book The Earth Care Manual1,
Patrick Whitefield writes:
The key to implementing permaculture in the countryside is repopulation.
This includes the breaking up of the present large, mechanised farms
into small farms, smallholdings, and new hamlets, where energy-intensive
production can be replaced with design-intensive and human-attention-intensive
production. As well as farming and gardening there can be small
scale manufacturing in the countryside, mainly for local needs and/or
using local resources, and people teleworking from home. Many people
will have polycultural incomes, usually including some food production.
The present cold landscape of wide open, deserted fields and
infilled dormitory villages would develop into an intricate landscape,
full of diversity, full of people and full of wildlife.
The BBC programme "A Farm for the Future" that
many people have seen, and can often be found on the internet,
covered some of the problems with modern farming practices,
and showed some of the solutions that permaculture has to
a small part of this new countryside is one of the objectives
of this organisation. A place where people can live with like
minded neighbours, make a living in a sustainable way, be
cared for when old or sick, and have a great life. It wouldn't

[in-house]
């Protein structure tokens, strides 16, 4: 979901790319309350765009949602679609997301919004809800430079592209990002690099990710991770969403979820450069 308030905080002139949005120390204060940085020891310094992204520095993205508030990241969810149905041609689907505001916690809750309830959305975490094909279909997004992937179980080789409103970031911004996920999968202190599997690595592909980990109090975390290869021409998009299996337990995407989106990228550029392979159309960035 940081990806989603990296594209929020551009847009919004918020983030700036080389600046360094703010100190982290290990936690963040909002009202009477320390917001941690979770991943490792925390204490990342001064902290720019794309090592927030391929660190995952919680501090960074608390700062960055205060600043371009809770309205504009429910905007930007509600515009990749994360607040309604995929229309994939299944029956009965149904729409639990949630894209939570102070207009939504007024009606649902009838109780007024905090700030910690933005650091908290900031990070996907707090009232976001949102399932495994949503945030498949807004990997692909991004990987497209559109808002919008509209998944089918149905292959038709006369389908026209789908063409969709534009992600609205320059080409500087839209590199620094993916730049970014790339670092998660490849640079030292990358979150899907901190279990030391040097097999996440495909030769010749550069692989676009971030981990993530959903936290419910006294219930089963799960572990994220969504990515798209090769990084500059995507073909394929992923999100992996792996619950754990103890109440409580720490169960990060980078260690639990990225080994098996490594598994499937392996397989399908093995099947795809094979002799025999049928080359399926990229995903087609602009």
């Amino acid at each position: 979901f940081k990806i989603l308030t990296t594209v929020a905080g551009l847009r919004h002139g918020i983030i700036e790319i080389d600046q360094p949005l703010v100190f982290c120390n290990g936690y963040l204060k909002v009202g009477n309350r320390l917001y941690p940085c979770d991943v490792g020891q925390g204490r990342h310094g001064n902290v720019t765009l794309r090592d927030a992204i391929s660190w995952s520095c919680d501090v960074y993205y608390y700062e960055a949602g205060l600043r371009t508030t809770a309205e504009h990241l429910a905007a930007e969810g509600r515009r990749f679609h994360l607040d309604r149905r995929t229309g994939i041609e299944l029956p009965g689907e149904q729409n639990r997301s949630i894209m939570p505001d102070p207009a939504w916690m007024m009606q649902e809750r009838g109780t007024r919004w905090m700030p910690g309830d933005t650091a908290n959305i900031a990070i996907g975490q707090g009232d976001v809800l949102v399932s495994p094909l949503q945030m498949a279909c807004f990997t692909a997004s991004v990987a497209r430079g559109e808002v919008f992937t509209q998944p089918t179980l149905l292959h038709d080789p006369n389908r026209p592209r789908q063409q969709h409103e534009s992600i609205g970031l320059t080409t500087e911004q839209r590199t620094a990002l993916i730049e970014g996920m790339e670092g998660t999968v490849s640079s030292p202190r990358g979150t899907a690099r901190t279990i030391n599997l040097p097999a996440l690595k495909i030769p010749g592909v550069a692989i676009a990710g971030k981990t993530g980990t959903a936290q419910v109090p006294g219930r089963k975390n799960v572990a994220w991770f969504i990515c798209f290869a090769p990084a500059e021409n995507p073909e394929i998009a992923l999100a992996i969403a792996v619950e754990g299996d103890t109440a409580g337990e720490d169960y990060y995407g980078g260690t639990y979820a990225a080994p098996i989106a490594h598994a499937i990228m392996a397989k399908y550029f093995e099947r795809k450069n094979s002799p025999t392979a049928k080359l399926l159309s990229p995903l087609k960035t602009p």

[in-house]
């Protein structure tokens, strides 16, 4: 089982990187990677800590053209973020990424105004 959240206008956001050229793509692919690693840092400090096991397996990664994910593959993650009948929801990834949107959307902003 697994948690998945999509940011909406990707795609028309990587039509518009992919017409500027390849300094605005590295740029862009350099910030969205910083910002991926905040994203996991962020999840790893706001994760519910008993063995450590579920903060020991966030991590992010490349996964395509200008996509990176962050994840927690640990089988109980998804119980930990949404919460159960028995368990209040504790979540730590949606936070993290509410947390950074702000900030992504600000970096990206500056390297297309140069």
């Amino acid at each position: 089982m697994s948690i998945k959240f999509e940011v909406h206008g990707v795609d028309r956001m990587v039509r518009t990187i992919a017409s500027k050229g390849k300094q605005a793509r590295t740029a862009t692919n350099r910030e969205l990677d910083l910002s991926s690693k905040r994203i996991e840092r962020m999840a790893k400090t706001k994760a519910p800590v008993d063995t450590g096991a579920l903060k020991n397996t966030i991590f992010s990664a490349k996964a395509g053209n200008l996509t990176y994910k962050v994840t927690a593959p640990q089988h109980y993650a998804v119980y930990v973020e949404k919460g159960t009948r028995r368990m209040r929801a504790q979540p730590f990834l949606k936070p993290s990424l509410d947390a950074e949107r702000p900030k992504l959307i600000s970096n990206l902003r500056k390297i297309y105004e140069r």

be an isolated, self sufficient settlement, but would develop
strong links with local people and communities, be involved
in local Transition
Initiatives, and become an accepted part of local life.
The idea isn't limited to land based rural settlements. Many
of the ideas can also be applied to urban areas, and do not
need to be land based even in a rural setting. The idea is
to create settlements in small niches that can be purchased
and developed fairly quickly, rather than big projects that
can take years to come to fruition. By creating a network
of small settlements we may achieve more in less time than
by working individually on a few large projects.
On this scale, it's not possible to create optimum sized
settlements, with a full and diverse mix of ages and skills,
so outside links will be very important. We are facing an
uncertain future, with potential climate change, energy, food
and water supply problems, as well as the current financial